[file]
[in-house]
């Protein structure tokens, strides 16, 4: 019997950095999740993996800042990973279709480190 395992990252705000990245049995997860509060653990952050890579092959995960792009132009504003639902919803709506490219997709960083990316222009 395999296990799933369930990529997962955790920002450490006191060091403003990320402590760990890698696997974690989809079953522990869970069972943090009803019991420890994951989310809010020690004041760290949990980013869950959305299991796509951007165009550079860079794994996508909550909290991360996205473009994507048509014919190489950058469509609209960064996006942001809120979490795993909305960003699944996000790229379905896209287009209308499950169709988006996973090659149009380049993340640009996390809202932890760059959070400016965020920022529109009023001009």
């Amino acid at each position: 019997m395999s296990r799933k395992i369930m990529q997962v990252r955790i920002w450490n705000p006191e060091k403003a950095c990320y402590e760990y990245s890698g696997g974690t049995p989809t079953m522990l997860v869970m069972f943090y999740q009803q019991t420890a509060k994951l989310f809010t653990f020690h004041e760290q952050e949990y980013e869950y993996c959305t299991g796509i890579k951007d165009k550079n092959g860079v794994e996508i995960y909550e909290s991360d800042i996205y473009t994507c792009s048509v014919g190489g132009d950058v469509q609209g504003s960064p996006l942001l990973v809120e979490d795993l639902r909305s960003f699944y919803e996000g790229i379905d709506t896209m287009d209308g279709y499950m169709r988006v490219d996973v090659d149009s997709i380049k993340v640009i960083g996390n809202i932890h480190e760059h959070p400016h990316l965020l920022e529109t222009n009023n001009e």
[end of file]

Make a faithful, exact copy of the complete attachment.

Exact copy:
[in-house]
């Protein structure tokens, strides 16, 4: 019997950095999740993996800042990973279709480190 395992990252705000990245049995997860509060653990952050890579092959995960792009132009504003639902919803709506490219997709960083990316222009 395999296990799933369930990529997962955790920002450490006191060091403003990320402590760990890698696997974690989809079953522990869970069972943090009803019991420890994951989310809010020690004041760290949990980013869950959305299991796509951007165009550079860079794994996508909550909290991360996205473009994507048509014919190489950058469509609209960064996006942001809120979490795993909305960003699944996000790229379905896209287009209308499950169709988006996973090659149009380049993340640009996390809202932890760059959070400016965020920022529109009023001009």
């Amino acid at each position: 019997m395999s296990r799933k395992i369930m990529q997962v990252r955790i920002w450490n705000p006191e060091k403003a950095c990320y402590e760990y990245s890698g696997g974690t049995p989809t079953m522990l997860v869970m069972f943090y999740q009803q019991t420890a509060k994951l989310f809010t653990f020690h004041e760290q952050e949990y980013e869950y993996c959305t299991g796509i890579k951007d165009k550079n092959g860079v794994e996508i995960y909550e909290s991360d800042i996205y473009t994507c792009s048509v014919g190489g132009d950058v469509q609209g504003s960064p996006l942001l990973v809120e979490d795993l639902r909305s960003f699944y919803e996000g790229i379905d709506t896209m287009d209308g279709y499950m169709r988006v490219d996973v090659d149009s997709i380049k993340v640009i960083g996390n809202i932890h480190e760059h959070p400016h990316l965020l920022e529109t222009n009023n001009e």